A manufactured fiber in which the fiber-forming substance is any long chain synthetic polymer composed of at least 85% by weight of an ester of dihydric alcohol and terephthalic acid (Federal Trade Commission definition). The first viable polyester fiber (Terylene) was developed by English chemists, J. R. Whinfield, and J.T. Dickson, in 1941. It was first sold in the U.S. as Dacron in 1951 and is now the most widely used fiber, even surpassing cotton. Polyester is strong and resistant to shrinking, stretching, creasing, insects and most chemicals. The specific properties, however, vary significantly depending on the type of polyester fiber. Many are modified to increase flame, crush or oil resistance. The fiber cross section is often made into different shapes to change the feel and appearance of the fibers. Polyester is primarily used in clothing and home furnishings. It is often blended with wool, cotton, rayon, or flax.
Synonyms and Related Terms
polyester fibre; Dacron (originally called Fiber V) [DuPont]; Terylene [ICI]; Avlin; Beaunit; Tergal [Rhone-Poulenc]; Teteron; Trevira; Crimplene; Diolene; Fortrel [Wellman]; Grilene; Terital; Pellon; Reemay; Kodel [Eastman Chemical]; polyethylene terephthalate; PET; Encron; Spectran; Zephran; Polyester (Deut.); polister (Esp.); polyester (Fr., Sven.); poliestry(Pol.);
Resistant to weak acids, weak alkalis, bleach and most organic solvents. Degrades in strong alkalis, strong acids, cresol. Fibers are smooth. Cross section = circular, trilobal or polygon. Moisture regain 0.1-0.4%; Tenacity = 2.2-9.5 g/denier; Elongation = 10-50%
Polyester is difficult to ignite. Burns with a shiny, yellow-orange, sooty flame and sweet smell. Self-extinguishing when flame source is removed. Ash is hard.
|Refractive Index||1.54, 1.72|
Hazards and Safety
Degrades in direct sunlight. Resistant to insects and microorganisms. Absorbs and holds oils. Builds up static charge.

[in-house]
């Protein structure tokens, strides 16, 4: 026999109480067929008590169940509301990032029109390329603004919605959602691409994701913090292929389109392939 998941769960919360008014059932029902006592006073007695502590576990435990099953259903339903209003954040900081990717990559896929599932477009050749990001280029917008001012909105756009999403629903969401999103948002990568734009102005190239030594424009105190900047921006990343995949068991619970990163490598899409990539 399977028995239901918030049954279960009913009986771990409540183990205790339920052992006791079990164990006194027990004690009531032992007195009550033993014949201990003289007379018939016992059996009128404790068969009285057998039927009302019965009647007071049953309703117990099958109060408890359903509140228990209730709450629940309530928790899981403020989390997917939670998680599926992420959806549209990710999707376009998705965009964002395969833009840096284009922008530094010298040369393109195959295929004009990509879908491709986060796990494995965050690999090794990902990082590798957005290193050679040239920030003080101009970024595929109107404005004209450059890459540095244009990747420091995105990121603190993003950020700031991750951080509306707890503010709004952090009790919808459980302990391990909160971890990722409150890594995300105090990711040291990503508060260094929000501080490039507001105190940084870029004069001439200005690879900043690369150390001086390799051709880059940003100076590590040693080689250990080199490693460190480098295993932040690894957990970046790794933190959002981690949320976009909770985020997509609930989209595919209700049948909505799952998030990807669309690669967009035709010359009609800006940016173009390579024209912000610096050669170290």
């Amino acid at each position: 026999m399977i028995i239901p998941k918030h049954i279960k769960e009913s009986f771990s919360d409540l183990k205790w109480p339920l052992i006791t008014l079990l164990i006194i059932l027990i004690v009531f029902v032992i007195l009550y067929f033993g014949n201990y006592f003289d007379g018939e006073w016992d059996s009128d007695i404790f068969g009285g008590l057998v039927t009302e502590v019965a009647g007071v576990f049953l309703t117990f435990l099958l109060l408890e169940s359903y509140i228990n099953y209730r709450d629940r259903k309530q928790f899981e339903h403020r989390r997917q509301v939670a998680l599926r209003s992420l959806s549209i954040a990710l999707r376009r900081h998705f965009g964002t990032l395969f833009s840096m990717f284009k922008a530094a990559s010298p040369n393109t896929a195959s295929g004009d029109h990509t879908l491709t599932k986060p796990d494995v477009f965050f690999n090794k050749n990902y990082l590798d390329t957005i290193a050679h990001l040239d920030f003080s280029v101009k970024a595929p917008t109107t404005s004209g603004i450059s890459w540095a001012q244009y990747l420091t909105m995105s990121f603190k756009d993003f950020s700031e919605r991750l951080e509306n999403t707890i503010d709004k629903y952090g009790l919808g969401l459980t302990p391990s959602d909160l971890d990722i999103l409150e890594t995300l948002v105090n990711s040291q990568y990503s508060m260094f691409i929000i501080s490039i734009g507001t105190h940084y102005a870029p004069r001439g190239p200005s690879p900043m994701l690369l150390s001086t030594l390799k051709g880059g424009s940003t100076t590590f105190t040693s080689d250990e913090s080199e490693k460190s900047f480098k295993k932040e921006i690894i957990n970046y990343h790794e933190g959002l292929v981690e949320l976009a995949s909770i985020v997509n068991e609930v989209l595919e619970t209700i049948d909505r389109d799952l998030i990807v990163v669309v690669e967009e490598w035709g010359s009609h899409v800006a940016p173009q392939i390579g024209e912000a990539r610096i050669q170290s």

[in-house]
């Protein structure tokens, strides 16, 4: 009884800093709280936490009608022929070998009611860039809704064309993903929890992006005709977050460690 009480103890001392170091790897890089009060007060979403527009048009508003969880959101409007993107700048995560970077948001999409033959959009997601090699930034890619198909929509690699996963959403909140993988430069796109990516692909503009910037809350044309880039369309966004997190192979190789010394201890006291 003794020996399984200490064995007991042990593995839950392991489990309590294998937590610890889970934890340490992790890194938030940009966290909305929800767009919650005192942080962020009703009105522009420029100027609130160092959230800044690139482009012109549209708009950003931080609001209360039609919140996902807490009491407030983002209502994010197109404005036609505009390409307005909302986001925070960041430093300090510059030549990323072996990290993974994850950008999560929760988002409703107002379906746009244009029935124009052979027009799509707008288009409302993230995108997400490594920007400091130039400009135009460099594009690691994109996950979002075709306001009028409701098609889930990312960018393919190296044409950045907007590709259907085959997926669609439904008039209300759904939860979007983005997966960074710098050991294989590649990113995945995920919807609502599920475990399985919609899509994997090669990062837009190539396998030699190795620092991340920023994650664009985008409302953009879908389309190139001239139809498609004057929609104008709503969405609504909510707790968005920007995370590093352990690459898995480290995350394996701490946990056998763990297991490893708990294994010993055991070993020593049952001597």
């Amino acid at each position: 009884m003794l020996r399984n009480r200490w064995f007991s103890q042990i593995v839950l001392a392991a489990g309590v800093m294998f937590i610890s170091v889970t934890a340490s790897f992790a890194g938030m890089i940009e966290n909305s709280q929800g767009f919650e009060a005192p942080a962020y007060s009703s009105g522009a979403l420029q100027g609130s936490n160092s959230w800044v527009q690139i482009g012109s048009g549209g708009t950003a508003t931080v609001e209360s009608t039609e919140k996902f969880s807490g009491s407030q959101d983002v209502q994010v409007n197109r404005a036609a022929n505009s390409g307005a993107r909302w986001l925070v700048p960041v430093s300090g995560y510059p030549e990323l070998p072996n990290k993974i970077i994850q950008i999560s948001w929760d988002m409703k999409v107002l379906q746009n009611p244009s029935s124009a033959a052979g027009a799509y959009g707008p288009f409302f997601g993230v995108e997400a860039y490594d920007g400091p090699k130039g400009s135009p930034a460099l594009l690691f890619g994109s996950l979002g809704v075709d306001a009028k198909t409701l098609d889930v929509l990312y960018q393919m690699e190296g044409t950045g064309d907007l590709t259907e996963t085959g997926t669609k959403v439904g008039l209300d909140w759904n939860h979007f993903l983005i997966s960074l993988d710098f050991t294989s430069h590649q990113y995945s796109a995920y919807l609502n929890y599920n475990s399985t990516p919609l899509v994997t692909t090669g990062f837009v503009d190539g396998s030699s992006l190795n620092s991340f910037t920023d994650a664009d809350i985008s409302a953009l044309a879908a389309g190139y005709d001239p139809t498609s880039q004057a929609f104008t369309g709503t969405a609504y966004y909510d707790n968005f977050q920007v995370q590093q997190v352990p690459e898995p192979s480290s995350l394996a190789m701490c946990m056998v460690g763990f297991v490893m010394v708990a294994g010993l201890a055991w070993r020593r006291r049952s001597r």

M. Joseph, Introductory Textile Science, Holt Reinhold & Winston, Fort Worth, 1986, p. 135. G.Cook, Handbook of Textile Fibres:II. Man-made Fibres, 5th edition, Merrow Publishing Co., Durham, England, 1984. p.328
Sources Checked for Data in Record
- G.S.Brady, G.S.Brady, Materials Handbook, McGraw-Hill Book Co., New York, 1971 Comment: p. 626
- Marjorie Shelley, Marjorie Shelley, The Care and Handling of Art Objects, The Metropolitan Museum, New York, 1987
- Richard S. Lewis, Richard S. Lewis, Hawley's Condensed Chemical Dictionary, Van Nostrand Reinhold, New York, 10th ed., 1993
- Hoechst Celanese Corporation, Hoechst Celanese Corporation, Dictionary of Fiber & Textile Technology (older version called Man-made Fiber and Textile Dictionary, 1965), Hoechst Celanese Corporation, Charlotte NC, 1990
- Rosalie Rosso King, Rosalie Rosso King, Textile Identification, Conservation, and Preservation, Noyes Publications, Park Ridge, NJ, 1985
- Matt Roberts, Don Etherington, Matt Roberts, Don Etherington, Bookbinding and the Conservation of Books: a Dictionary of Descriptive Terminology, U.S. Government Printing Office, Washington DC, 1982
- Identification of Textile Materials, The Textile Institute, Manchester, England, 1985
- The American Heritage Dictionary or Encarta, via Microsoft Bookshelf 98, Microsoft Corp., 1998
- Website address 1, Website address 1 Comment: www.fabrics.net
- Wikipedia, the free encyclopedia, at http://www.wikipedia.com Comment: http://en.wikipedia.org/wiki/Polyester (Accessed Feb. 10, 2006)